Thought and Language   Leave a comment

My wife and I were talking about language the other day, and I decided to write a blog post about it. What it basically boils down to is, you should really know at least two languages.

I don’t know two languages. But I’ve studied Arabic enough to know that I’m missing out. You see, learning another language dispels a hell of a lot of misconceptions about language.

I was nerdy and abstract growing up (Even more so than now). I was the kind of kid who could have gotten into an argument (and usually won) about whether courage or bravery was more important. I would have argued, and I would have done so under the impression that I was discerning the values of a really existing hierarchy of importantness. Essentially, I would have thought I was arguing about an objective distinction like the distinction between granite and limestone.

Illusions like that go away when you study another language.

To illustrate my point, I was reading an English translation of one of de Tocqueville’s books. In one place, the translation read “freedom” and in another it read “liberty.” Another student in the group started expounding on what he thought the distinction between liberty and freedom was. And that’s about the time when another person (one who knew French) pointed out that both words would have been translated from a single French word (liberté), and the fact that two different English words were used was based on the whims of a translator.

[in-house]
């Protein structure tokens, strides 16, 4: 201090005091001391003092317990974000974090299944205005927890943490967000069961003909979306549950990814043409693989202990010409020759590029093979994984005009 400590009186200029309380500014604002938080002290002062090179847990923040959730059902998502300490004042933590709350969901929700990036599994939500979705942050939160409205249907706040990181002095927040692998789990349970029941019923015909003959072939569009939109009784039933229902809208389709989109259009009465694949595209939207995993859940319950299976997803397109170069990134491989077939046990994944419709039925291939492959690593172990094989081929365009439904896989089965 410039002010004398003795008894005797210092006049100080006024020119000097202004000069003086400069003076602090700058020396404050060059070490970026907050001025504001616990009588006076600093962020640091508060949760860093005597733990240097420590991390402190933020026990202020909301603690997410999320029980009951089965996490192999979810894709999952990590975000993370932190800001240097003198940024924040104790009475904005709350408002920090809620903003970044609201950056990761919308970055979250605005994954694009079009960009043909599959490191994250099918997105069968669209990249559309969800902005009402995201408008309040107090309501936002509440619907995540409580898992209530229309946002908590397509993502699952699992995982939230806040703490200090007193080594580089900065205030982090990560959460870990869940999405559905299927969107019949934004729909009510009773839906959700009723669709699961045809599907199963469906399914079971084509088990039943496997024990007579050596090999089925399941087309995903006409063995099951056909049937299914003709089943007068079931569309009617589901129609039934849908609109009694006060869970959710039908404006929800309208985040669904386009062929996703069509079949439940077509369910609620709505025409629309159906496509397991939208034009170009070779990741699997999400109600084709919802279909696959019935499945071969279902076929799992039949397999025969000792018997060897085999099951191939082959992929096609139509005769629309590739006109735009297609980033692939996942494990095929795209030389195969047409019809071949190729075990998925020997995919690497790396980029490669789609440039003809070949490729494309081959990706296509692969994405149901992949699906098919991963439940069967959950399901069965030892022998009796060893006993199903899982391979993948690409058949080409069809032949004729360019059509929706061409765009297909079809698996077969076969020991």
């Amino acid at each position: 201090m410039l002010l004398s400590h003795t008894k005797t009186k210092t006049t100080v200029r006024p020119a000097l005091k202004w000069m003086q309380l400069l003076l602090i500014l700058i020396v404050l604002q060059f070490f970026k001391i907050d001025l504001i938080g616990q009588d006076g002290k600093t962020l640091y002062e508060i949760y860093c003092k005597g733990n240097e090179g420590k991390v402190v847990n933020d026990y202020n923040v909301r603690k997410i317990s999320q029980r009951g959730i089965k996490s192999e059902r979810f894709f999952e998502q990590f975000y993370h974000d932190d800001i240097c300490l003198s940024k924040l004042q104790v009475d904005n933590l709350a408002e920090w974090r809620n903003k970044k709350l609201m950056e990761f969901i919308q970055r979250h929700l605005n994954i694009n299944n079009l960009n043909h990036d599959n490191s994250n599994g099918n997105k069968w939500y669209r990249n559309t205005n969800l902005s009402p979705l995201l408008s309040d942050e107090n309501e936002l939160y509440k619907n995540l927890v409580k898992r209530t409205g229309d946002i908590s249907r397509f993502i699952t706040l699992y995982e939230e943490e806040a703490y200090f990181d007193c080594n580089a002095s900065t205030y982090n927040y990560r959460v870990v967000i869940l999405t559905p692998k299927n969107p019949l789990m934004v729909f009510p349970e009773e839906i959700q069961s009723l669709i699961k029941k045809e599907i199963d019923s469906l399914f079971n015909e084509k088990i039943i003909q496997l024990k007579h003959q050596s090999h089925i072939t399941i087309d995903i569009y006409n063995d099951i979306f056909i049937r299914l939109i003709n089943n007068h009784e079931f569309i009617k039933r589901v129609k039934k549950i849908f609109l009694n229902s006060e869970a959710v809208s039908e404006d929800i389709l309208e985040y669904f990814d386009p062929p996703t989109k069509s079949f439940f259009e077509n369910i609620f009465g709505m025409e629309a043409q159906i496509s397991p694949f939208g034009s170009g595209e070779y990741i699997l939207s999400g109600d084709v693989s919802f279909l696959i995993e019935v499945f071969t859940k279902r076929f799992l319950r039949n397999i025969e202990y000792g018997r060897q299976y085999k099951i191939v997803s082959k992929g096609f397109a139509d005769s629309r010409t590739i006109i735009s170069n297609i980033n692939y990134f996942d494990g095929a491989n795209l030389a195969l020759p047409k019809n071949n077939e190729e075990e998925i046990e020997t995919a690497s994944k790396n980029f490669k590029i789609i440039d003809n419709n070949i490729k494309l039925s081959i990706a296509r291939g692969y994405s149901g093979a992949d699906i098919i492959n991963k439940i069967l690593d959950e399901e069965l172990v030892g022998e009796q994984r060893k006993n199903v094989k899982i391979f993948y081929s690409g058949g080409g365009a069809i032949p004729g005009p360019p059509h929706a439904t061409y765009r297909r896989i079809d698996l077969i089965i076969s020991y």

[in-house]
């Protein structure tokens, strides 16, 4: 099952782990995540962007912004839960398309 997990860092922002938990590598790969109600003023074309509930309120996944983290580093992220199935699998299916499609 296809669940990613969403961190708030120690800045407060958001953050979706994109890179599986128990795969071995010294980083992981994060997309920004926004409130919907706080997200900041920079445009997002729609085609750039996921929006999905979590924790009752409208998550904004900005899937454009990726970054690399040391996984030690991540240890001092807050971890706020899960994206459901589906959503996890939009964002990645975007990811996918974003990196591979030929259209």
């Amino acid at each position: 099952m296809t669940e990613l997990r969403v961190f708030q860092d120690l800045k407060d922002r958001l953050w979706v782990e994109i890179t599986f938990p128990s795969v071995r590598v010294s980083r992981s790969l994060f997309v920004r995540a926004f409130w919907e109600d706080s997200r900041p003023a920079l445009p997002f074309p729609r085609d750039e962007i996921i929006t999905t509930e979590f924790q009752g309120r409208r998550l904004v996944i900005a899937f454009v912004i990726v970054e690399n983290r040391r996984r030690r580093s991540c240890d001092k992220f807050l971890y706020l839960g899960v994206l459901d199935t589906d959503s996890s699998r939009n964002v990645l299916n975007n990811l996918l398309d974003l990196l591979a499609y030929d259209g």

Before I studied Arabic, I had been vaguely aware that translations never convey the exact meaning of the original. But that knowledge is a separate thing entirely from reaching for an emotion or an ideal or a concept that you had simply taken for granted, and realizing that thing, that constant, that assumed something simply does not translate.

I don’t make fine distinctions based on the words in the Bible anymore. I don’t argue over the relative merits of liberty and freedom or bravery and courage.

That’s not to say that I don’t use liberty and freedom differently though. I just don’t think the distinction is worth arguing about. One of the biggest lessons I’ve learned from studying another language is about the ultimate function of language. Language exists solely to convey meaning. It isn’t worth arguing about because if you have to argue over the meaning of a word, you may as well not use that word in the first place. You’ll get your point across more quickly just by using a few other words that everyone accepts the meaning of. If privilege means one thing to me and another thing to you, then it’s not useful for either of us to use that word because we won’t make ourselves understood.

But seriously, you should go learn another language yourself. I can talk at you all day and it still won’t have the visceral impact of reaching for a concept in another language and finding that it doesn’t exist (or conversely, finding new concepts that you wonder why we don’t have a word for it in English).


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